Meanwhile, on July 30, 2002, in the wake of a series of major scandals—notably the collapse of WorldCom and Enron—Congress passed the Sarbanes-Oxley Act. The scandals had involved every major American accounting firm, most of our banks, and some of our premier companies, and made it clear that we had serious problems with our accounting system. Accounting is a sleep-inducing topic for most people, but if you can’t have faith in a company’s numbers, then you can’t have faith in anything about a company at all. Unfortunately, in the negotiations over what became Sarbanes-Oxley a decision was made not to deal with what many, including the respected former head of the S.E.C. Arthur Levitt, believed to be a fundamental underlying problem: stock options.
....
No. 5: Letting It Bleed
The final turning point came with the passage of a bailout package on October 3, 2008—that is, with the administration’s response to the crisis itself. We will be feeling the consequences for years to come. Both the administration and the Fed had long been driven by wishful thinking, hoping that the bad news was just a blip, and that a return to growth was just around the corner.

Only two Vanity Fair screen pages, but dense with info.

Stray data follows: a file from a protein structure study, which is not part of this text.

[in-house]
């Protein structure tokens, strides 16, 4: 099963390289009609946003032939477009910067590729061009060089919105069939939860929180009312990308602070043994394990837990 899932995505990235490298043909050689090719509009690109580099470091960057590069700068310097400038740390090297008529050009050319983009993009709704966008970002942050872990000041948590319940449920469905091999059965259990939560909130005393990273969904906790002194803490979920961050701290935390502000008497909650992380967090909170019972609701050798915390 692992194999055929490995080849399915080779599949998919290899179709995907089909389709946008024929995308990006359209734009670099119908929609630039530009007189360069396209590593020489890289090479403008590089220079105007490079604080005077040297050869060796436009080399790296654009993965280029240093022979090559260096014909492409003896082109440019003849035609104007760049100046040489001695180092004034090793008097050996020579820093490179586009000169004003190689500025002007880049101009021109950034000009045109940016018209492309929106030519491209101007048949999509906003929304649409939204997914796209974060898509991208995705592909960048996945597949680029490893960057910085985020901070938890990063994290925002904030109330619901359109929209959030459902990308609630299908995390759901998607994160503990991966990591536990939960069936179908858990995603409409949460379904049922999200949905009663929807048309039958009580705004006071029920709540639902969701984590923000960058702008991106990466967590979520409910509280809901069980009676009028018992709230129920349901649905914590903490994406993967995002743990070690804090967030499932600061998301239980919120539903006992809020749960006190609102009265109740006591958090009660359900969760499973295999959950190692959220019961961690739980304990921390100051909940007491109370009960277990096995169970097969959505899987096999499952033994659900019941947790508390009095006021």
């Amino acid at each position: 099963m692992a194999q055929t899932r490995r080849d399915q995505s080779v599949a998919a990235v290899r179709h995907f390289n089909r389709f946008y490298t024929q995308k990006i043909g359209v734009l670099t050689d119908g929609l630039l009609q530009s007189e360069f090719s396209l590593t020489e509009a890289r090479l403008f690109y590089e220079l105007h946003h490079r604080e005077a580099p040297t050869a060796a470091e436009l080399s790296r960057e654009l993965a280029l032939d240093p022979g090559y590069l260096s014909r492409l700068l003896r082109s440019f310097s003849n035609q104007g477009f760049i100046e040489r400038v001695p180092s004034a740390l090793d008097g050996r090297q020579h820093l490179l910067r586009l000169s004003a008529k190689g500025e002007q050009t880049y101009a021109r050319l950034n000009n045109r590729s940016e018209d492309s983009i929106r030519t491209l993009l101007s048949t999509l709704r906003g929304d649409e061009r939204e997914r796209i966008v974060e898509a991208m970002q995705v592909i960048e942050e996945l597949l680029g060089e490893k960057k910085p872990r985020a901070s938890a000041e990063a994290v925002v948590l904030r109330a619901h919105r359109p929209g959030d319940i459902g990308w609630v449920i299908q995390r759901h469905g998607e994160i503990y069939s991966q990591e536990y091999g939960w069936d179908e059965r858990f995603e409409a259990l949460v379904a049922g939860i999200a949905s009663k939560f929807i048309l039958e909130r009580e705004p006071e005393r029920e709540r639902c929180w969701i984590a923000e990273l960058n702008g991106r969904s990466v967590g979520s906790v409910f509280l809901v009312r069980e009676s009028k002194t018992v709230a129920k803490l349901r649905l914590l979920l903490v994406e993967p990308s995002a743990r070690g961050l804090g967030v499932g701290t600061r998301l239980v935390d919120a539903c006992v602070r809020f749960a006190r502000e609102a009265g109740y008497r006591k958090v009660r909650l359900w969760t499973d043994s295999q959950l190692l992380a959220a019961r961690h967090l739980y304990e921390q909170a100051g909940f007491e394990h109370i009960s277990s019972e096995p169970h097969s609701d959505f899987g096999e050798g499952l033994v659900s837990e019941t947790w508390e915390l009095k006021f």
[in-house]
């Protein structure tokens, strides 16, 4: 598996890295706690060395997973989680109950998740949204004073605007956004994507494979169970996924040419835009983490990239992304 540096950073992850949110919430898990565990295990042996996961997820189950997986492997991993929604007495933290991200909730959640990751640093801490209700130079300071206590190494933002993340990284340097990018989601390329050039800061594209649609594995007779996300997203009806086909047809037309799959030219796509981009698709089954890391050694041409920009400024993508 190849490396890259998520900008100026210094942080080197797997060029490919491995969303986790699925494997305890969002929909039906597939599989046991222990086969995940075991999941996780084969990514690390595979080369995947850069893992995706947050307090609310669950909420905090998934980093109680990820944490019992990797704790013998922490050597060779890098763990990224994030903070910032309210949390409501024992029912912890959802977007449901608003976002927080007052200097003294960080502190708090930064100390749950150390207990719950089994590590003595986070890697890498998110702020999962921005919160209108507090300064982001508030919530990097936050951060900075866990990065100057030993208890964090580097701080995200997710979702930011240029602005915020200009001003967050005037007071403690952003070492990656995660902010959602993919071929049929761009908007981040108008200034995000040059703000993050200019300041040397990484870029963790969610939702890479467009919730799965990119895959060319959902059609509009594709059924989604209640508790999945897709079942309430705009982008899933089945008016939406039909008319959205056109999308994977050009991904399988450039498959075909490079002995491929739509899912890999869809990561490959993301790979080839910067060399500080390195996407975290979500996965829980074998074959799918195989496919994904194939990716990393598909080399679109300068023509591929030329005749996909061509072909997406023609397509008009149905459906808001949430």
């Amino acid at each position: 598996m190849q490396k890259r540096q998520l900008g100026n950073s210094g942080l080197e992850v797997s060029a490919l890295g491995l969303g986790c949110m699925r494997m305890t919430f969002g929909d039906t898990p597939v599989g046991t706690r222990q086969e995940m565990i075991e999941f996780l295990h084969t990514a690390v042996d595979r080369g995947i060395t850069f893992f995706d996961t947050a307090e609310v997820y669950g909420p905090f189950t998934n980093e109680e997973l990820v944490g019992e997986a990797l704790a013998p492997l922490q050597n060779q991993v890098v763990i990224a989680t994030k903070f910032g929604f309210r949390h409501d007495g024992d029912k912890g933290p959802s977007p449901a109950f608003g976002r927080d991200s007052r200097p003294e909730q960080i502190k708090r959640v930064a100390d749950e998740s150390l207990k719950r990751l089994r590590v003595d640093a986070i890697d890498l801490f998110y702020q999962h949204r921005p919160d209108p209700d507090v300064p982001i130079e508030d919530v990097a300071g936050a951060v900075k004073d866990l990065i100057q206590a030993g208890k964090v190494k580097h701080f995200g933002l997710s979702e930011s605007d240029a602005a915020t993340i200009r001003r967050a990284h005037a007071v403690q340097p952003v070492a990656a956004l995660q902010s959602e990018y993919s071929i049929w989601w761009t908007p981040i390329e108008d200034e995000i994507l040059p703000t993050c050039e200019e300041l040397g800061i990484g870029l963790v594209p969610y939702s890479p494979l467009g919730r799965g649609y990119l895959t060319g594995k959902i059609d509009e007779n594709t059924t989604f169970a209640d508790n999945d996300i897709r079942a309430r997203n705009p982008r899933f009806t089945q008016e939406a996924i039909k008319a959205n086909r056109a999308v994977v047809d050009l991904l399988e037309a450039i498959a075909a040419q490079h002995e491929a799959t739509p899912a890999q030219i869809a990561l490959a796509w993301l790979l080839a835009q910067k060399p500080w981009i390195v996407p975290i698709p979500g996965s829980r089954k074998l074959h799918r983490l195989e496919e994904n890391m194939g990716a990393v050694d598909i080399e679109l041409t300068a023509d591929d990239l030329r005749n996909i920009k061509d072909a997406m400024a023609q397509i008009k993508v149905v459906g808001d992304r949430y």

Via Molly Ivors at Eschaton.

elixir's picture
Submitted by elixir on

analysis and depressing in how clear it all seems now. I guess I'm selfish in saying, "I saw this coming", but, I'll say it anyway. How many of us wondered how the hell people were going to pay for things they acquired on credit w/out any cash flow? Probably all of us.

I'm hoping Stiglitz will write the article entitled "How we get out of this shitpile".

Submitted by jawbone on

could possibly continue successfully if the great majority of workers were not even staying ahead of inflation? How could housing continue to sell if the median price kept soaring while the median income stayed basically level or even lost ground? For quite awhile, this was masked by families having two full-time earners.

But that didn't even work, long term. How could everyone keep buying on credit, with wicked high interest rates, etc. That it simply intuitively seemed unsustainable.

But, as someone posted, some economists (rightwad types? Or just well paid?) are confused that people are worried about inflation--when there's some deflation. It's the food prices, stupid.

I was looking for baking supplies and needed walnuts. I nearly went into shock to see them priced at $10 a pound. Good grief! I looked around and found some for $8 a poiund (then at the Indian grocery store found them for 2 lbs for $9--but still! At the regular grocery stores, ten freakin' dollars a pound!

No wonder my mother always used to collect the black walnuts and go through the rather arduous process of getting the tough outer skin off, getting lovely tannin stains on her hands, letting them dry, and then cracking them open and picking out the nutmeat, another time consuming process. Far stronger flavor than the English walnuts available in the stores, and I didn't always like them in some items, but it's what people did. In some recipes, a dynamite flavor! Needed fewer to make a flavor statement.